Melissa McCarthy and director Paul Feig (Bridesmaids, The Heat) are fast becoming the new comedic Hollywood hot couple, not just in terms of their continued financial success, but also in terms of their ever-growing fanbase. With Spy, their latest comedy caper, there will be absolutely no doubt that any cinema screen showing it will be empty on the day of release, such is their box-office pull factor. Which makes this reviewer utterly miserable. More miserable then when he had to sit through the damn film in the first place!
Let’s get this out of the way early – Spy is not funny in the slightest. It’s not overly offensive or in bad taste. No, for the two hour running time, it just exists! Its there, onscreen, existing, playing out before your eyes, trying to tempt a chuckle from your good self, and utterly failing. Its lowest common denominator humour combines with overplayed performances and attempts at spoof that feel antiquated.
Following meek CIA analyst Susan Cooper as she takes an undercover assignment to avenge her friend and partner (played by Jude Law) when he is assassinated by Rose Byrne’s ruthless mastermind behind a stolen nuclear device, Spy goes from cheap gag to cheap gag like a bullet train, a lot of them centered around McCarthy’s outer appearance, from an embarrassingly unfunny gadget-training scene to the repeated gag revolving around her being given undercover identities as crazy cat-ladies, which gets less funny the more it occurs (and it wasn’t really that funny to begin with). The idea behind a lot of the humour is to make you cringe, and whilst it certainly achieves the cringe quota here, there aren’t many laughs to go with it.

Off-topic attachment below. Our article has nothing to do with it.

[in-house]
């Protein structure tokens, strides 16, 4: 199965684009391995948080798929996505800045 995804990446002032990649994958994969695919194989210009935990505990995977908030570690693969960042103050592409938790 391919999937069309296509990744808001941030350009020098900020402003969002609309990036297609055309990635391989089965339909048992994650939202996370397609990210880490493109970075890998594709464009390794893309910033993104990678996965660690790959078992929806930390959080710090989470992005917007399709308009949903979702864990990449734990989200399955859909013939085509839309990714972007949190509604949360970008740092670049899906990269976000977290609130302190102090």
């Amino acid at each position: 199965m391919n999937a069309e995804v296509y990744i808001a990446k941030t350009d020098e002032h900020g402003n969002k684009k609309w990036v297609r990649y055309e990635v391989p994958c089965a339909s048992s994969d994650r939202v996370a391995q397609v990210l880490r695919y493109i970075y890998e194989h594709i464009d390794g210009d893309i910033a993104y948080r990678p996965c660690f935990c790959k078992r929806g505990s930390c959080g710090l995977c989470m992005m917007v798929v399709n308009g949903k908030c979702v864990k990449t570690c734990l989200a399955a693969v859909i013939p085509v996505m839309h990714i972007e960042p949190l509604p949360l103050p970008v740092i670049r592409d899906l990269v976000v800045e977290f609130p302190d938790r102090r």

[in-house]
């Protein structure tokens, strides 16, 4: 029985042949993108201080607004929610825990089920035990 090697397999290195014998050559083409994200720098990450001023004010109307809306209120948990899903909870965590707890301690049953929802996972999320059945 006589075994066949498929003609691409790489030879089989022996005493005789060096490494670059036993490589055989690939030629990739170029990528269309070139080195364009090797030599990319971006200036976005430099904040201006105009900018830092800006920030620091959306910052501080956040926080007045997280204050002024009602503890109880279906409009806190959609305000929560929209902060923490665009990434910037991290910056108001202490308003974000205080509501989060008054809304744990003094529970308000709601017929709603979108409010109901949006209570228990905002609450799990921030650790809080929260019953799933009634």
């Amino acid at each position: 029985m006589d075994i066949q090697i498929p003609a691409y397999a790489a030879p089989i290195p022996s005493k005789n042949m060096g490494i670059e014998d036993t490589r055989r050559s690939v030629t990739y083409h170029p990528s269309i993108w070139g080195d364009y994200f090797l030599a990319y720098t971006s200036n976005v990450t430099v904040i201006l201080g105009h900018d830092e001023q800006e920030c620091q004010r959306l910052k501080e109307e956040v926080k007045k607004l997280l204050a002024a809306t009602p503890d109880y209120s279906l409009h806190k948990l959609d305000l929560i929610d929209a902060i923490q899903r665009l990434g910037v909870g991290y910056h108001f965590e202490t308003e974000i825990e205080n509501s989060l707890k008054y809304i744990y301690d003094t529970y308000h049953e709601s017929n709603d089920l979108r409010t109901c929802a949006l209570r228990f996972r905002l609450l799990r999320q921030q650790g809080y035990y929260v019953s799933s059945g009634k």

Feig’s main problem, both here and in his other films, is that he allows his actors to ad-lib a lot of the dialogue. This should be fine, but a lot of them (McCarthy being the main offender) just use this as a chance to spout swear word after swear word at the top of their lungs, without including a single joke in the mix. Its grating after about 3 minutes, more so when it carries on for about an hour.
There are some positives to proceedings. Not enough to save the film, but at least there’s something. Feig certainly proves he can direct action scenes, all of which are fast, frenzied and stylish, and McCarthy certainly works well in these moments too. And Jason Statham is easily the comedic highlight here, even if his role is small and one-note. It’s just a shame the rest of the film is so boring and lacking in laughs.
Perhaps if Spy was made 10 years ago, it would perhaps feel less lazy and overdone. Perhaps if it had come out before Kingsman: The Secret Service, this year’s much more clever, inspired and funny send-up of the spy film genre, it would have had something to offer. Now however, it simply feels like a tired cliche, running on recycled, unfunny gags that the Johnny English films would have steered clear of.
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